Rentoul is making two essential points:
¶ For the generality when observed in a “focus group”, it’s the economy, stupid. All these shenanigans with News International et al. are a sideshow: “making ends meet” is the real story.
¶ George Osborne, as much as anyone, is culpable for bringing Coulson into the inner circle, for the over-close relationship with Murdoch & co., but:
the Chancellor must be protected from the Murdoch contagion, so that the markets will continue to have confidence in his handling of the economy. This is an unexpected effect of the phone-hacking scandal, binding the coalition even tighter to Osborne’s policy on the deficit – a policy in which even the most unpolitical member of a focus group has a strong and personal interest.
The task of Ed Miliband and the official Opposition is now to link the two stories: the present hoohah and the growing sense of malaise about the economy. We get the first estimate of the UK’s GNP for the second quarter in a few days time. The ConDem coalition, and Osborne in particular, may well be grateful that this will be revealed once parliament is in recess. So, let’s take stock:
- April had bank holidays (Easter, royal weddings …) the way Gruyère cheese has holes. That means the other two months will need to show a 4% improvement in industrial production even to match the dismal performance of the first quarter.
- Construction is, we are told, the bright spot in the prevailing gloom. What isn’t being asked is how much of that is public sector largesse (CrossRail in London; the Olympics site) which is self-evidently time-limited. Unless something very remarkable happens in the private sector, that will start tailing off in the next year.
- There was a perk in the retail figures for April (that royal wedding effect) but this fell back in May. Seasonal sales have been brought forward, all kinds of inducements offered, to the extent that it is hard to see what further measures retailers can invent. All the while, the list of big names in trouble grows longer.
- The services sector, we are told, has improved from its low in May, but the best that can be said of that is: Employment was static, as it has been for the past year, new business growth slowed and confidence slipped to its lowest since October.
George Osborne may not be able to skulk (or be sequestered) this one out as cravenly as over the Coulson business. Back to old Toilets (anagram):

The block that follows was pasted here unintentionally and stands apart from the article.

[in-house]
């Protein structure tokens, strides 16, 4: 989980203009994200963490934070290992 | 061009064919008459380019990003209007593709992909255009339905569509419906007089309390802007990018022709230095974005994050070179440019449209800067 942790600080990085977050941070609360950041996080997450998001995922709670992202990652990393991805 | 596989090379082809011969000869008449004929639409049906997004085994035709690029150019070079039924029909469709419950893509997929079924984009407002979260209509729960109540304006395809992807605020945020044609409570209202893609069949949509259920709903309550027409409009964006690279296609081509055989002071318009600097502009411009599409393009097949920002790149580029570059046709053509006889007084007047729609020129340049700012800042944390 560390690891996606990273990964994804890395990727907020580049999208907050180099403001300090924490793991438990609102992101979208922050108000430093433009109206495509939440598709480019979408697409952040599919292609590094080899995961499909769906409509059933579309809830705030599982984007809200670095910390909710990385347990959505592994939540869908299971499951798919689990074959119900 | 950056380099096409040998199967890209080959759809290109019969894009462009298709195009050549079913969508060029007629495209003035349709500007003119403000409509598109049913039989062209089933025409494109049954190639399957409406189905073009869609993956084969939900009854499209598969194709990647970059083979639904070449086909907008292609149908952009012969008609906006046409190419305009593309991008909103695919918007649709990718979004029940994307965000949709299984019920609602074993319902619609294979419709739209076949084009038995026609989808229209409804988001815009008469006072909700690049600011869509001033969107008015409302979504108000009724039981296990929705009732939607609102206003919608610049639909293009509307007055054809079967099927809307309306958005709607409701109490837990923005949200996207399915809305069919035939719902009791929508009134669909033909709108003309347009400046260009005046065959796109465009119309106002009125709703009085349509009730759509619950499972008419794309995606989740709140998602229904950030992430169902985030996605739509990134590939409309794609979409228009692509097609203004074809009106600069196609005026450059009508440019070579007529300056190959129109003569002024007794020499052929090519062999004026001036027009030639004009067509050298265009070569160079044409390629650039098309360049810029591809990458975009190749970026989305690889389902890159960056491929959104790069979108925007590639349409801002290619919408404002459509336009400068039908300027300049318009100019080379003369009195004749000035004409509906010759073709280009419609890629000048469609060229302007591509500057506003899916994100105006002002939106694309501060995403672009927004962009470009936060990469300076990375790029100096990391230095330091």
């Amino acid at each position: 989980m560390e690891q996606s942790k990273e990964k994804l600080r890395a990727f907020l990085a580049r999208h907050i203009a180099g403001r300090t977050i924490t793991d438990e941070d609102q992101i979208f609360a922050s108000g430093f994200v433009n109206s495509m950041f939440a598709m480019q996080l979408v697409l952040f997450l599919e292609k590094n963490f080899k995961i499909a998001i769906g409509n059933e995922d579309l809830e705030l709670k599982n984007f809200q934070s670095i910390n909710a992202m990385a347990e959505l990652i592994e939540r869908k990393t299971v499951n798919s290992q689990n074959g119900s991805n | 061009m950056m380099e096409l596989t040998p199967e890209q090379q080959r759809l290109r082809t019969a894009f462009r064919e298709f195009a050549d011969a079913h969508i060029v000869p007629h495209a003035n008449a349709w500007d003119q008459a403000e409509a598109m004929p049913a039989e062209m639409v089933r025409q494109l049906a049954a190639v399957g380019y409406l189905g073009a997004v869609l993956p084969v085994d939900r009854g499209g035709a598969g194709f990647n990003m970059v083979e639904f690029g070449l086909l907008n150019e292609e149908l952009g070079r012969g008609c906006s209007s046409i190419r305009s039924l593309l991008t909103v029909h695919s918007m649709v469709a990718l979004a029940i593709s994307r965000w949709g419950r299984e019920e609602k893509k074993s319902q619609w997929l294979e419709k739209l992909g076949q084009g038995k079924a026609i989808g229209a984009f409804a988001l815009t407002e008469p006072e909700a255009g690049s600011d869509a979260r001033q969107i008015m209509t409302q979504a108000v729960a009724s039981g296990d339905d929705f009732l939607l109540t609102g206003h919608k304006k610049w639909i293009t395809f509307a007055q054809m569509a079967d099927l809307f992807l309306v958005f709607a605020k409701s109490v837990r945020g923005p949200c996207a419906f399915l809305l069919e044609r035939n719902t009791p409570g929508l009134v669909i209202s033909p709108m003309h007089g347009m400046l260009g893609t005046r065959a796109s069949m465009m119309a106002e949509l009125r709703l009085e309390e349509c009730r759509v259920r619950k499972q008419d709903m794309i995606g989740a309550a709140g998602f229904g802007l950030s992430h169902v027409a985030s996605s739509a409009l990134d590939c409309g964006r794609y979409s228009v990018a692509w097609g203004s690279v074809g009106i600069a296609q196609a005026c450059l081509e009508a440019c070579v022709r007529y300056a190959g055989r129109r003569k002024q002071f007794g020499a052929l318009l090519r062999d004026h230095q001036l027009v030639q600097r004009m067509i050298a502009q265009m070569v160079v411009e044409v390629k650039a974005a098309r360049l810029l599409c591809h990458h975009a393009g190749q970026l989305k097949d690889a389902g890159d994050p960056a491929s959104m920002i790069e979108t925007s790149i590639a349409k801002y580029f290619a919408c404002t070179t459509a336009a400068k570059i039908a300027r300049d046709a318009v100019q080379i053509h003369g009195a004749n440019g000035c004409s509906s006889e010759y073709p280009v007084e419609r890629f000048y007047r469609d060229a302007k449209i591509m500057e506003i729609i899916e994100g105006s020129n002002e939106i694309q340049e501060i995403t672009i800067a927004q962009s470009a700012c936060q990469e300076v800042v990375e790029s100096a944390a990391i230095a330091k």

You would know him if you saw him, for his eyes are sunken in.
His brow is deeply lined with thought, his head is highly domed;
His coat is dusty from neglect, his whiskers are uncombed.
He sways his head from side to side, with movements like a snake;
And when you think he’s half asleep, he’s always wide awake.
So, back to lingering over the lunch table at Butler’s Wharf, and wondering:
Has the tide finally on the ebb?
If it has, in political terms, it really is a “sea-change”. Political reputation is a slippery commodity: once mislaid, it is seldom, if ever recovered. Otherwise, it is a slow, drawn-out political death.
As we sit overlooking the Lower Pool, by turning to the east, across the river we see Wapping.
Down beyond the looming mass of News International’s plant, one of the more grisly markers on the river (Malcolm’s Dear Old Dad relished in directing attention to it) is just in sight, as the north bank swings out of view.
There was Execution Dock, omitted by modern maps. Since the Luftwaffe indulged in major town planning of this area, it has been largely forgotten — though the knowing commentators for the tourist river cruises usually include it..
Hither those condemned by the Admiralty Court made their last voyage, to be covered by three tides. Here, on 23rd May 1701, Captain Kidd met his end, thus justifying the nearby eponymous pub — but only at the executioner’s second attempt.